My right hon. Friend and the Chancellor of the Exchequer are constantly in consultation on this matter.

Gas Prices, South-Eastern Region


asked the Minister of Fuel and Power if he will give a direction under Section 7 of the Gas Act, 1948, to the South-Eastern Regional Board not to operate the proposed increased charges for gas consumers in the area.

Is there nothing that the Government can do to stop the constant rise in the cost of living?



asked the Secretary of State for Foreign Affairs how long the fact-finding commission of the Organisation of American States was in Guatemala.


asked the Secretary of State for Foreign Affairs whether he will make a statement on the report of the fact-finding commission which recently visited Guatemala.


asked the Secretary of State for Foreign Affairs whether the Fact-Finding Committee of the Inter American Peace Committee has carried out an inquiry on the spot into the alleged aggression against Guatemala; and whether a report of its conclusions has yet been made to the Security Council.

The Fact-Finding Committee of the Inter-American Peace Committee left Washington for- Mexico City on 29th June. It there received a message from Colonel Monzon, the then leader of the Guatemalan military junta, asking it not to proceed further for the present owing, so he said, to the difficulty of organising a suitable reception in Guatemala.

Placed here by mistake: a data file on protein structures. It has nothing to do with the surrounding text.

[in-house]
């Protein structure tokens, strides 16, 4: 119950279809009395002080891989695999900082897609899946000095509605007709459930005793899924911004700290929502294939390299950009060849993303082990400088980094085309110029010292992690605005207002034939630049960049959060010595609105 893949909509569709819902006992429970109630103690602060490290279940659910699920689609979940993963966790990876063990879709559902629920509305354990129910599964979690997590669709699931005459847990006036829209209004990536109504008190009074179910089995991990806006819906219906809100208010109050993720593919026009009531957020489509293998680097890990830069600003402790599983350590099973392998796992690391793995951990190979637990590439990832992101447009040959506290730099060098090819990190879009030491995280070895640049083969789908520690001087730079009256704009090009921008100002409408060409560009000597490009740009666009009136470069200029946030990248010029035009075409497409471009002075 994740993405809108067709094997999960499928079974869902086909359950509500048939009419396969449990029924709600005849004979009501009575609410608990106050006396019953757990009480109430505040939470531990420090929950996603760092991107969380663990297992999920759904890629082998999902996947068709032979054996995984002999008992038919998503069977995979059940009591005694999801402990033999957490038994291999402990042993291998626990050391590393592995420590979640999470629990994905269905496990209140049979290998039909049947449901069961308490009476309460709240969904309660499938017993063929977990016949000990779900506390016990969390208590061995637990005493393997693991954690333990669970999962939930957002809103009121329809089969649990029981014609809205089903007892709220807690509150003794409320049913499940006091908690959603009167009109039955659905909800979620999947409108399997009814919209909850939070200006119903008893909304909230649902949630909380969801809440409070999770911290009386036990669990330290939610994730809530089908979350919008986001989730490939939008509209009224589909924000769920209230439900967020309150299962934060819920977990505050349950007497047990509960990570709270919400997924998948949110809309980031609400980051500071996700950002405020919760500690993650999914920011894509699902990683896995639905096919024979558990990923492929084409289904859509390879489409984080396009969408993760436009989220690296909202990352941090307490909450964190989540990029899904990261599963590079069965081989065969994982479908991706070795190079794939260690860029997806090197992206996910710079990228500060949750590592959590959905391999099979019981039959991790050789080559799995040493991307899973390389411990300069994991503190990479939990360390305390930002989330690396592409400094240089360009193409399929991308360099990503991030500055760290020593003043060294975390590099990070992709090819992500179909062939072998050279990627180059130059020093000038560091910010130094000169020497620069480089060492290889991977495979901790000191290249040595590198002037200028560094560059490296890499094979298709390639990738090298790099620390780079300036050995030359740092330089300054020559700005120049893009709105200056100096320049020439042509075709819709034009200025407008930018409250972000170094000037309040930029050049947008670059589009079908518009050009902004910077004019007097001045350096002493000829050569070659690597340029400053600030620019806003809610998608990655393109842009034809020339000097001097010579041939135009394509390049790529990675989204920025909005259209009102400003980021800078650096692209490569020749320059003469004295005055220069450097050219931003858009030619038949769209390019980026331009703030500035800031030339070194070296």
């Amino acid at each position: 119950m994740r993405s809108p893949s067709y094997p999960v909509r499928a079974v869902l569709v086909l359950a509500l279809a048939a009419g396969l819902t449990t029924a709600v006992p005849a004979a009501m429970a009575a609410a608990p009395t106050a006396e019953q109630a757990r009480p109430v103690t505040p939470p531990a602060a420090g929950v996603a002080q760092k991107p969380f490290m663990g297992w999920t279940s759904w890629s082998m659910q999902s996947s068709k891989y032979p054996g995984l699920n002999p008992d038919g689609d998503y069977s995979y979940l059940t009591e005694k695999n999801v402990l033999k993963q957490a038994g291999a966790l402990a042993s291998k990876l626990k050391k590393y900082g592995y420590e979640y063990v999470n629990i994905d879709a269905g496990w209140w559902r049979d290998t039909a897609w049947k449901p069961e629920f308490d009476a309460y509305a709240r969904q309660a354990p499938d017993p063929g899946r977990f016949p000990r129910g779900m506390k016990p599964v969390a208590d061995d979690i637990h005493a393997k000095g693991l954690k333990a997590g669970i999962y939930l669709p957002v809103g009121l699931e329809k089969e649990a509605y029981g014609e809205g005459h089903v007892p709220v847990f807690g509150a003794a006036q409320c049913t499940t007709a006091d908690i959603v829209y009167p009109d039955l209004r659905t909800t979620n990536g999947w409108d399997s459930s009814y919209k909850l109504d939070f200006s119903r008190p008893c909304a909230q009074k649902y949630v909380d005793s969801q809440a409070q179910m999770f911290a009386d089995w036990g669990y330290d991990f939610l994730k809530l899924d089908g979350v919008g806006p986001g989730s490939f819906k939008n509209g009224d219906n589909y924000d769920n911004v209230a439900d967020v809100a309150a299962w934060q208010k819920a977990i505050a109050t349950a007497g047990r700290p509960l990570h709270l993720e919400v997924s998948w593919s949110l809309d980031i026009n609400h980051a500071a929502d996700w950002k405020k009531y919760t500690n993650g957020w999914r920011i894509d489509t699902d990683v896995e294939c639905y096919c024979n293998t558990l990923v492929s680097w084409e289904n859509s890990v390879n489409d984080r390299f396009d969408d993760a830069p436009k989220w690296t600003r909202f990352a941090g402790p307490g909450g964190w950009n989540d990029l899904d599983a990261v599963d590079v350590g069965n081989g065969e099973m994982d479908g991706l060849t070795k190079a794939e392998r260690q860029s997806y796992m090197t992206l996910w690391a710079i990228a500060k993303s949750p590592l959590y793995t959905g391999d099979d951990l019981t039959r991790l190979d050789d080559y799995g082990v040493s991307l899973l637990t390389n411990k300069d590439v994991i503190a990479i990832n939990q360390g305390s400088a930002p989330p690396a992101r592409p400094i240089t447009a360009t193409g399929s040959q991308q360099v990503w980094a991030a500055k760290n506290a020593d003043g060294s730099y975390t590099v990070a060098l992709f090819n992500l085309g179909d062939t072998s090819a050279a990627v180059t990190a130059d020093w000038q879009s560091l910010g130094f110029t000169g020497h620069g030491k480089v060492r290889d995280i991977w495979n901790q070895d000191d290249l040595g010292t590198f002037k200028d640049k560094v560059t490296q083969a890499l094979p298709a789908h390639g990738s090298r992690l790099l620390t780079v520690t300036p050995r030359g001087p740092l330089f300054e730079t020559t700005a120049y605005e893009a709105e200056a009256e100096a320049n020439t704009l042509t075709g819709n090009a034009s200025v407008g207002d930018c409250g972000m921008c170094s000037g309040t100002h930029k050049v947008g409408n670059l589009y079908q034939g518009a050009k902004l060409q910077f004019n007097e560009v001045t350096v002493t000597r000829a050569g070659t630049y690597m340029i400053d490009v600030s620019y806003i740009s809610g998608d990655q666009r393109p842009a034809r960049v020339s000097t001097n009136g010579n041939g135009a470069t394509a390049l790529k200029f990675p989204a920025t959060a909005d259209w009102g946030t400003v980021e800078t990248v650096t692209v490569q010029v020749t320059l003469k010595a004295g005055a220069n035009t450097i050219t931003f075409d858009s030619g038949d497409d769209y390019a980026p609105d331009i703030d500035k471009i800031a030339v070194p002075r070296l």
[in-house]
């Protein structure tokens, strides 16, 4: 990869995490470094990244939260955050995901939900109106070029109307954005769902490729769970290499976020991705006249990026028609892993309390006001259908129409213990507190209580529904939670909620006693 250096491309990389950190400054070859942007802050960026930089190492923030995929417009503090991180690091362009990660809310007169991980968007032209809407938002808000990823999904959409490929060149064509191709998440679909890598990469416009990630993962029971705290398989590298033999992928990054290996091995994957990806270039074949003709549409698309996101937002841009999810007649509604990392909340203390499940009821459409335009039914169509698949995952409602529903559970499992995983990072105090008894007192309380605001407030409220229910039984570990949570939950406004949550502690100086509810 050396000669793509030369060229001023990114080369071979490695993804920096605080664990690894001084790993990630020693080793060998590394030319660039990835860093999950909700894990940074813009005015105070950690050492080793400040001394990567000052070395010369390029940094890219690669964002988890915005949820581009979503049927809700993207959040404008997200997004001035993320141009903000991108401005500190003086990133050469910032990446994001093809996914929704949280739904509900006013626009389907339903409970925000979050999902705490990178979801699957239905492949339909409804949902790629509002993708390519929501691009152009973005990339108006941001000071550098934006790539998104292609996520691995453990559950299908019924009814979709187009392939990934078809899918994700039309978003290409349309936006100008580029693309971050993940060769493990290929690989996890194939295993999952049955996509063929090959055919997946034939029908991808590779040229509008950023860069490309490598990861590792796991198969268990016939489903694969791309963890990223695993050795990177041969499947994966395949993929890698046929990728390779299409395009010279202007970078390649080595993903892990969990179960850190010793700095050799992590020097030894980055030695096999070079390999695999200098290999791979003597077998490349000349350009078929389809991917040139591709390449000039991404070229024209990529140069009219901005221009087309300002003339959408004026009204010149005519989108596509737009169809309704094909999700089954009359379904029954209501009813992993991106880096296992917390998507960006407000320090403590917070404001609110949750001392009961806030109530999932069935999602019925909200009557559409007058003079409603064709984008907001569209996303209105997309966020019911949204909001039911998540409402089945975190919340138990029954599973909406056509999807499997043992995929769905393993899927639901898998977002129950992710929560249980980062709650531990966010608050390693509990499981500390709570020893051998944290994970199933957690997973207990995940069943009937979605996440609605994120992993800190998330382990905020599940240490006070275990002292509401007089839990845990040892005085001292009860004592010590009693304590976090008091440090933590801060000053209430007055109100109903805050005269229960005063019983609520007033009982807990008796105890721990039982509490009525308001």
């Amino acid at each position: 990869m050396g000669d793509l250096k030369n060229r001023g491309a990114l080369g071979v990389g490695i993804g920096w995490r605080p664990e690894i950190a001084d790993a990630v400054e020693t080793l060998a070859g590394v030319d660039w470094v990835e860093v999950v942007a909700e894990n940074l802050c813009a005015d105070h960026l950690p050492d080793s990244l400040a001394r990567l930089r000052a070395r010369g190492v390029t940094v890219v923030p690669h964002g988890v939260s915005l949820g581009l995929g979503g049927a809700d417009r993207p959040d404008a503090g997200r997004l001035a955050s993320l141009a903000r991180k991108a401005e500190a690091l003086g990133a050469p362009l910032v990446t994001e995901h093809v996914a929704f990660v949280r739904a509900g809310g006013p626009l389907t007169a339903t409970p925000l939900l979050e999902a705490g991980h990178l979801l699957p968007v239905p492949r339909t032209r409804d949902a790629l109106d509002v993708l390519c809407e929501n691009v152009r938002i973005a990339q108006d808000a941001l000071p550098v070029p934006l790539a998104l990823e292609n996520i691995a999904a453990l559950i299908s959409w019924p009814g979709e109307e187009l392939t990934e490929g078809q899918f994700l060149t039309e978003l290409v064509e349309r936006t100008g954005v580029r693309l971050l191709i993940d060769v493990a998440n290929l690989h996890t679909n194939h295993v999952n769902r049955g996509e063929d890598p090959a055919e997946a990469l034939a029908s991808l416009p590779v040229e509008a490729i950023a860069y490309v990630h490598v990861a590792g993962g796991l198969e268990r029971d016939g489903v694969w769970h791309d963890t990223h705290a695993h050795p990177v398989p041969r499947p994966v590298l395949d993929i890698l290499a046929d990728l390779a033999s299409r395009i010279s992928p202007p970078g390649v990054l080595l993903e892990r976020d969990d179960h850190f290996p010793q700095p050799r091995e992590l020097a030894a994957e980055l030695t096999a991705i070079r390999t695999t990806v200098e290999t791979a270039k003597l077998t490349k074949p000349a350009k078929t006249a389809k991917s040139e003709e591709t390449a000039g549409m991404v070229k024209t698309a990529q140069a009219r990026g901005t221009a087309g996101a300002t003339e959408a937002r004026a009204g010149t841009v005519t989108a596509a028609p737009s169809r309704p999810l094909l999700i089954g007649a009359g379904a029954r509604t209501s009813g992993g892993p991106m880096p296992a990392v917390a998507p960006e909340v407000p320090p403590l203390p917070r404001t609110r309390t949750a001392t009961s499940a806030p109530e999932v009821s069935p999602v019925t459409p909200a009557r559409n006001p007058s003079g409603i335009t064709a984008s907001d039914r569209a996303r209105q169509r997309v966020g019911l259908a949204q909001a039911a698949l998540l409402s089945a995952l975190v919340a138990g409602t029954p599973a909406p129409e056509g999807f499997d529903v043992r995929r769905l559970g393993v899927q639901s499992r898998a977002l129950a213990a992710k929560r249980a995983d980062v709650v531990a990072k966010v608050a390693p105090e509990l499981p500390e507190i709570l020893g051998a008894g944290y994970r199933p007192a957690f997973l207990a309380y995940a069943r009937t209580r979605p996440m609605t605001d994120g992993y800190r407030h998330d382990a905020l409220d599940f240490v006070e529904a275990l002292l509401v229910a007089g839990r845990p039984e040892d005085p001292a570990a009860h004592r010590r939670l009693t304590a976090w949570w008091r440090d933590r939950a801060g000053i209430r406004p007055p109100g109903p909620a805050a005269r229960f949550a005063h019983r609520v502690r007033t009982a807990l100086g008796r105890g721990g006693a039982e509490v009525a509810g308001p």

On 3rd July, the Committee received messages from the Guatemalan military junta and the Governments of Honduras and Nicaragua, informing it that the dispute which was the cause of its journey had ceased to exist between the three countries. The Committee accordingly returned to Washington on 3rd July.

On 5th July, the Chairman of the Inter-American Peace Committee made a brief report of these developments to the Secretary General of the United Nations, and informed him that the Committee would shortly submit a complete report on its activities in connection with the dispute.